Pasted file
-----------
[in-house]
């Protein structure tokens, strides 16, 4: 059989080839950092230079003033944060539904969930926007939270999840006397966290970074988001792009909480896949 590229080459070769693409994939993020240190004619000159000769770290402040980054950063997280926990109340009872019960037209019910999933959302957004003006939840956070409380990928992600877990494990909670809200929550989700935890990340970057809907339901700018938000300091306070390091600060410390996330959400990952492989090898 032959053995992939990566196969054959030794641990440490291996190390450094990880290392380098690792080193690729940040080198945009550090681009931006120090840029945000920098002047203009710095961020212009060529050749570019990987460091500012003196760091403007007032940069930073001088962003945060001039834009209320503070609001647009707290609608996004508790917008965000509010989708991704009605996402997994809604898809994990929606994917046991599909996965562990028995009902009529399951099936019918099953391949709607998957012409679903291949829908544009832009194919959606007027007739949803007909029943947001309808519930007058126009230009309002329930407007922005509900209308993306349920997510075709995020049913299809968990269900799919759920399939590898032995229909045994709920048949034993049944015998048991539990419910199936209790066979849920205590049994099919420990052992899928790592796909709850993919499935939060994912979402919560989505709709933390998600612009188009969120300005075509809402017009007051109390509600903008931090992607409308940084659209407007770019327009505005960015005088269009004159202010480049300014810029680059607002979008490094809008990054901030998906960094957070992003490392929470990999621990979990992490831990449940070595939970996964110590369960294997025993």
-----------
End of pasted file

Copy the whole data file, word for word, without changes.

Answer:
[in-house]
């Protein structure tokens, strides 16, 4: 059989080839950092230079003033944060539904969930926007939270999840006397966290970074988001792009909480896949 590229080459070769693409994939993020240190004619000159000769770290402040980054950063997280926990109340009872019960037209019910999933959302957004003006939840956070409380990928992600877990494990909670809200929550989700935890990340970057809907339901700018938000300091306070390091600060410390996330959400990952492989090898 032959053995992939990566196969054959030794641990440490291996190390450094990880290392380098690792080193690729940040080198945009550090681009931006120090840029945000920098002047203009710095961020212009060529050749570019990987460091500012003196760091403007007032940069930073001088962003945060001039834009209320503070609001647009707290609608996004508790917008965000509010989708991704009605996402997994809604898809994990929606994917046991599909996965562990028995009902009529399951099936019918099953391949709607998957012409679903291949829908544009832009194919959606007027007739949803007909029943947001309808519930007058126009230009309002329930407007922005509900209308993306349920997510075709995020049913299809968990269900799919759920399939590898032995229909045994709920048949034993049944015998048991539990419910199936209790066979849920205590049994099919420990052992899928790592796909709850993919499935939060994912979402919560989505709709933390998600612009188009969120300005075509809402017009007051109390509600903008931090992607409308940084659209407007770019327009505005960015005088269009004159202010480049300014810029680059607002979008490094809008990054901030998906960094957070992003490392929470990999621990979990992490831990449940070595939970996964110590369960294997025993």